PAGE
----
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Digital Filter Design

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Digital Filter Design 

? Maplesoft, a division of Waterloo Maple Inc., 2008 

This application demonstrates the design and analysis of a discrete filter.  

A Finite Impulse Response (FIR) filter is designed and applied to an input signal stored in a file. Four different types of filters are illustrated: low pass, high pass, band pass, and band stop. The effect of the filter is displayed in a frequency domain. 



Input Signal 


Finite Impulse Response (FIR) Filter Design 


Filtered Output 


A FIR filter is derived from the impulse response of the desired filter and then sampled to convert it to a discrete time filter. The infinitely long impulse response must be truncated to be implemented. If the impulse response is nonzero for negative time (the filter is anti-causal) the response must also be shifted to the right until all of the impulse response coefficients are located in the positive time region. 

For example, consider the low pass filter. An ideal filter has the impulse response defined by the sinc function: 

`/`(`*`(sin(x)), `*`(x)) 

The diagram indicates the impulse response in blue. After the impulse response has been truncated, shifted, and sampled, the FIR filter coefficients are shown in red. 

Input Signal 

To load a WAV file as the input signal, click the Load File button, which will open a file dialog box. The sampling frequency is extracted from the file, and once the file is loaded, the time and frequency responses are plotted.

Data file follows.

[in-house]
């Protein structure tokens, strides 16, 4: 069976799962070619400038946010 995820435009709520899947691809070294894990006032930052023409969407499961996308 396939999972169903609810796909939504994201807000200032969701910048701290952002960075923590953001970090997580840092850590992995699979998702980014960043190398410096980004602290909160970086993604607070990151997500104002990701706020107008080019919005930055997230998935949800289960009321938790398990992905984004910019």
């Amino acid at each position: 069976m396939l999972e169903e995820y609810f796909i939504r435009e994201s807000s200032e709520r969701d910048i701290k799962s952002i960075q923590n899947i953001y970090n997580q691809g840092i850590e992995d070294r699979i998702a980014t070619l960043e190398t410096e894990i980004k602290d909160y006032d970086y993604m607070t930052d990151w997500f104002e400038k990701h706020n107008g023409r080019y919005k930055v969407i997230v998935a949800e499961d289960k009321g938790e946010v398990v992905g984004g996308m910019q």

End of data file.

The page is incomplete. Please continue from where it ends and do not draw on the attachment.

Frequency Spectrum of the Input Signal 

Load File 

Embedded component 


Sampling frequency (kHz): 22.05 kHz 

File name: none 

Duration: 0.91 seconds 

Number of samples: 20000 samples 


The Input Signal in Time Domain 

Embedded component 

Finite Impulse Response (FIR) Filter 

This section allows you to design different types of filters. Select the number of filter elements, the cut-off frequencies, and the filter type. Then, click the Make Filter button to create the filter, using the specified parameters, and to plot the frequency response of the filter. 


To view the filter coefficients, click the Table or Plot buttons. 


Frequency Spectrum of the Filter 


Embedded component 

Number of elements:  

Embedded component 

Cut-off frequencies: 

lower Embedded component 

upper Embedded component 

Filter type: Embedded component 


View Filter Coefficients 



Filter the Input Signal 

Use the two dials below to select a subsection of the signal to filter. 



Duration: 0.73 seconds 

Number of samples: 15999 

Embedded component 

0.09 seconds 

Selected Signal 

Embedded component 


Embedded component 

0.82 seconds 


Click the Execute Filter button to apply the designed filter to the selected signal segment. The frequency response of the input and output are shown. 


To analyze the frequency response over time, the input signal segment is divided into frames of a specified length. The frequency spectrum is calculated for each frame, and displayed as a surface plot with time and frequency as the axes.  


Frame length (seconds): Embedded component 

Frequency Response of the Input and Output Signals 

Embedded component 



Number of frames: 36 

Frequency-Time Response for the Input Signal 


Frequency-Time Response for the Output Signal 

Embedded component 


Embedded component